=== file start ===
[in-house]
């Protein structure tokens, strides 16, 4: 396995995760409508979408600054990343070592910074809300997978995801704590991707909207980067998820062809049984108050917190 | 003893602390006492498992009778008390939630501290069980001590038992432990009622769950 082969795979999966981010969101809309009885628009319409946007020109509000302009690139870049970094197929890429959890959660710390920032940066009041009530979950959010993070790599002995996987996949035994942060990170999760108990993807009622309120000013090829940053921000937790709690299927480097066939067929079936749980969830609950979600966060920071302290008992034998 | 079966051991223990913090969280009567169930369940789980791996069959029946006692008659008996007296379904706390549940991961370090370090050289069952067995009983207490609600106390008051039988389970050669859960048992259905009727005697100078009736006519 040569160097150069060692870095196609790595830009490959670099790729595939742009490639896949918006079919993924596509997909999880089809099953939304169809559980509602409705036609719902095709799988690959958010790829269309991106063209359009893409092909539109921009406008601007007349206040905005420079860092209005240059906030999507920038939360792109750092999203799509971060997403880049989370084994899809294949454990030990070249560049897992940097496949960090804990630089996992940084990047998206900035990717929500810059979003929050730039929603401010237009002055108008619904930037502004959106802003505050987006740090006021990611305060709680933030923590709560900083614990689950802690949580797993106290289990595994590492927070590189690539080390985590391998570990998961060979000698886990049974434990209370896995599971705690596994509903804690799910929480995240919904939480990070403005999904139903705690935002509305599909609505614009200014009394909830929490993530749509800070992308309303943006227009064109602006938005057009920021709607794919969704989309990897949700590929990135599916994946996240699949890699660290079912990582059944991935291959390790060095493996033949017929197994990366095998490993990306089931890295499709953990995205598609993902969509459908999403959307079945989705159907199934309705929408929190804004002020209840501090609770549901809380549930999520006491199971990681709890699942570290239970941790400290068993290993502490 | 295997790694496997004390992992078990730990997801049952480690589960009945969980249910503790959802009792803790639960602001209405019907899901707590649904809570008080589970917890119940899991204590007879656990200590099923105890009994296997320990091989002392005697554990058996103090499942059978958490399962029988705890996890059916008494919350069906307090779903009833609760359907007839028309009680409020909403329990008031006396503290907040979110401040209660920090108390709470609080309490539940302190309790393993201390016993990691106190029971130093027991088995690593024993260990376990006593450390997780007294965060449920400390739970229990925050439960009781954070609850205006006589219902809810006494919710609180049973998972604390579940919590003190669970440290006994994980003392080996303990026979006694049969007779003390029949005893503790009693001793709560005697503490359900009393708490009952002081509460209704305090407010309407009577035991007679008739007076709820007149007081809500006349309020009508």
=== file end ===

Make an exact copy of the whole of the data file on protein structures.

[in-house]
């Protein structure tokens, strides 16, 4: 396995995760409508979408600054990343070592910074809300997978995801704590991707909207980067998820062809049984108050917190 | 003893602390006492498992009778008390939630501290069980001590038992432990009622769950 082969795979999966981010969101809309009885628009319409946007020109509000302009690139870049970094197929890429959890959660710390920032940066009041009530979950959010993070790599002995996987996949035994942060990170999760108990993807009622309120000013090829940053921000937790709690299927480097066939067929079936749980969830609950979600966060920071302290008992034998 | 079966051991223990913090969280009567169930369940789980791996069959029946006692008659008996007296379904706390549940991961370090370090050289069952067995009983207490609600106390008051039988389970050669859960048992259905009727005697100078009736006519 040569160097150069060692870095196609790595830009490959670099790729595939742009490639896949918006079919993924596509997909999880089809099953939304169809559980509602409705036609719902095709799988690959958010790829269309991106063209359009893409092909539109921009406008601007007349206040905005420079860092209005240059906030999507920038939360792109750092999203799509971060997403880049989370084994899809294949454990030990070249560049897992940097496949960090804990630089996992940084990047998206900035990717929500810059979003929050730039929603401010237009002055108008619904930037502004959106802003505050987006740090006021990611305060709680933030923590709560900083614990689950802690949580797993106290289990595994590492927070590189690539080390985590391998570990998961060979000698886990049974434990209370896995599971705690596994509903804690799910929480995240919904939480990070403005999904139903705690935002509305599909609505614009200014009394909830929490993530749509800070992308309303943006227009064109602006938005057009920021709607794919969704989309990897949700590929990135599916994946996240699949890699660290079912990582059944991935291959390790060095493996033949017929197994990366095998490993990306089931890295499709953990995205598609993902969509459908999403959307079945989705159907199934309705929408929190804004002020209840501090609770549901809380549930999520006491199971990681709890699942570290239970941790400290068993290993502490 | 295997790694496997004390992992078990730990997801049952480690589960009945969980249910503790959802009792803790639960602001209405019907899901707590649904809570008080589970917890119940899991204590007879656990200590099923105890009994296997320990091989002392005697554990058996103090499942059978958490399962029988705890996890059916008494919350069906307090779903009833609760359907007839028309009680409020909403329990008031006396503290907040979110401040209660920090108390709470609080309490539940302190309790393993201390016993990691106190029971130093027991088995690593024993260990376990006593450390997780007294965060449920400390739970229990925050439960009781954070609850205006006589219902809810006494919710609180049973998972604390579940919590003190669970440290006994994980003392080996303990026979006694049969007779003390029949005893503790009693001793709560005697503490359900009393708490009952002081509460209704305090407010309407009577035991007679008739007076709820007149007081809500006349309020009508």